Women’s Movement pendant

This pendant designed by Shirley Aidekman is a modern copy of the original “Jailed for Freedom” pins. It both reminds of and honors the sacrifice the original pin recipients made in the name of woman’s suffrage and equality.
In January 1917, members of the National Woman's Party (NWP) became the first people to picket the White House. Protesting the government's failure to pass a constitutional amendment enfranchising women, NWP members, led by Alice Paul, began picketing the White House. Their purple, white, and gold banners asked President Woodrow Wilson, "Mr. President what will you do for woman suffrage?" and "Mr. President how long must women wait for liberty?" Tolerated at first, the "silent sentinels" were increasingly seen as an embarrassment to the administration. As the United States entered the First World War, the NWP pickets' banners often pointed out the hypocrisy of fighting for democracy and freedom in Europe while denying it to women at home. In June 1917, the D.C. police began arresting the picketers for obstructing sidewalk traffic. 90 women were sentenced to terms ranging from 60 days to six months in the Occoquan Workhouse. When their demands to be treated as political prisoners were ignored, they went on hunger strikes and were forcibly fed. The publicity surrounding their ordeal generated public sympathy for the suffragists and their cause. In December, 1917, at a meeting in their honor, the pickets who had been jailed were presented with small silver pins in the shape of prison doors with heart-shaped locks.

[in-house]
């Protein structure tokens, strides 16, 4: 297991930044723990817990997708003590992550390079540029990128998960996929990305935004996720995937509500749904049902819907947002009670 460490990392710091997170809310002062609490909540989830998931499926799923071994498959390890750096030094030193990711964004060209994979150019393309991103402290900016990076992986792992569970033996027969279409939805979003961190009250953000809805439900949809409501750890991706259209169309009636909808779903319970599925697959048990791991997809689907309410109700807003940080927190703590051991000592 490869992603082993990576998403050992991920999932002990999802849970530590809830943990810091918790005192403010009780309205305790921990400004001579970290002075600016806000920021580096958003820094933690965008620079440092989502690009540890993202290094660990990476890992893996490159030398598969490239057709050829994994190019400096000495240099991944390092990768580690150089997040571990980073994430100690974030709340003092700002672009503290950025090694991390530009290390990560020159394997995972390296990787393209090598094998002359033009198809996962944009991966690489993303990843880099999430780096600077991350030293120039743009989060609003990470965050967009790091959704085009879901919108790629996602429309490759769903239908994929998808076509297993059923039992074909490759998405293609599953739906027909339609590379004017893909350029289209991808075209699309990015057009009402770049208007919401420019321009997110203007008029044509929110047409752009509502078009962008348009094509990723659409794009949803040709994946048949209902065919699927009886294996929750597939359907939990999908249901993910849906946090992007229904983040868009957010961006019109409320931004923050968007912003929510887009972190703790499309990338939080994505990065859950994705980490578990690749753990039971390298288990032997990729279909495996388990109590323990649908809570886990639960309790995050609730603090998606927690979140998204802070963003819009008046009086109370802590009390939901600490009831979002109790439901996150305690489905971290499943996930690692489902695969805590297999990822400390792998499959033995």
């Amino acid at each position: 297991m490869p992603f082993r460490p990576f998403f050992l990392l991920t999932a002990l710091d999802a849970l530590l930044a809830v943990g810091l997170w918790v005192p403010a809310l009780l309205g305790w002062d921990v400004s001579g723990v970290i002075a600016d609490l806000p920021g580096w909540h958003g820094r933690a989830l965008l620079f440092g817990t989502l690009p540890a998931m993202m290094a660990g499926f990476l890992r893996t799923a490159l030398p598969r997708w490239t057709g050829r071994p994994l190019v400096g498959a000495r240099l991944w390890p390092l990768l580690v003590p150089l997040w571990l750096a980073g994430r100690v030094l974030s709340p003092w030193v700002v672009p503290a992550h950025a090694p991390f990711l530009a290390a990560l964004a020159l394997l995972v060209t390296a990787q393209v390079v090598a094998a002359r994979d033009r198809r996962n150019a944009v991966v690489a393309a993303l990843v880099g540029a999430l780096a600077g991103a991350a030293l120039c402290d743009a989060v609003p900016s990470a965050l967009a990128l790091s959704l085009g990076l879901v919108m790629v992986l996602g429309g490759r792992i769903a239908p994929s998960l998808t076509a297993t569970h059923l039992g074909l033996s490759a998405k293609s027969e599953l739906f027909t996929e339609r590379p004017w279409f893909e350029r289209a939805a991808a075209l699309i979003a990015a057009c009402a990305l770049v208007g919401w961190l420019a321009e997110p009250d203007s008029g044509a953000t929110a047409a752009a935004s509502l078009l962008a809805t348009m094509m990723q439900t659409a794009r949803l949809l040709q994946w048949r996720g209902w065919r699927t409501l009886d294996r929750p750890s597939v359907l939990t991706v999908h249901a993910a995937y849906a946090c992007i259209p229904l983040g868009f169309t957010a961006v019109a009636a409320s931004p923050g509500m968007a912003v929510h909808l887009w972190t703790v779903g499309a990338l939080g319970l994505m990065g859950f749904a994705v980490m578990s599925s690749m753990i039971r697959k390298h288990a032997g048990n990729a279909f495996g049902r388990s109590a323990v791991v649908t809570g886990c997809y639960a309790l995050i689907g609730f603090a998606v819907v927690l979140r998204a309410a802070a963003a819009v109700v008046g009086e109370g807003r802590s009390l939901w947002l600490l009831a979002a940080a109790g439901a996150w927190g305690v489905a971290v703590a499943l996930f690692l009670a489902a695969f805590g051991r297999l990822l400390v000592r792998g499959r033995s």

Currently not on view
Object Name
associated institution
National Woman's Party
Physical Description
silver, sterling (overall material)
overall: 2 in x 1 1/2 in x 1/2 in; 5.08 cm x 3.81 cm x 1.27 cm
ID Number
accession number
catalog number
Government, Politics, and Reform
Women's Suffrage
Women's Rights
Woman Suffrage
See more items in
Political History: Political History, Womens History/Reform Movements Collection
Woman Suffrage
Data Source
National Museum of American History, Kenneth E. Behring Center

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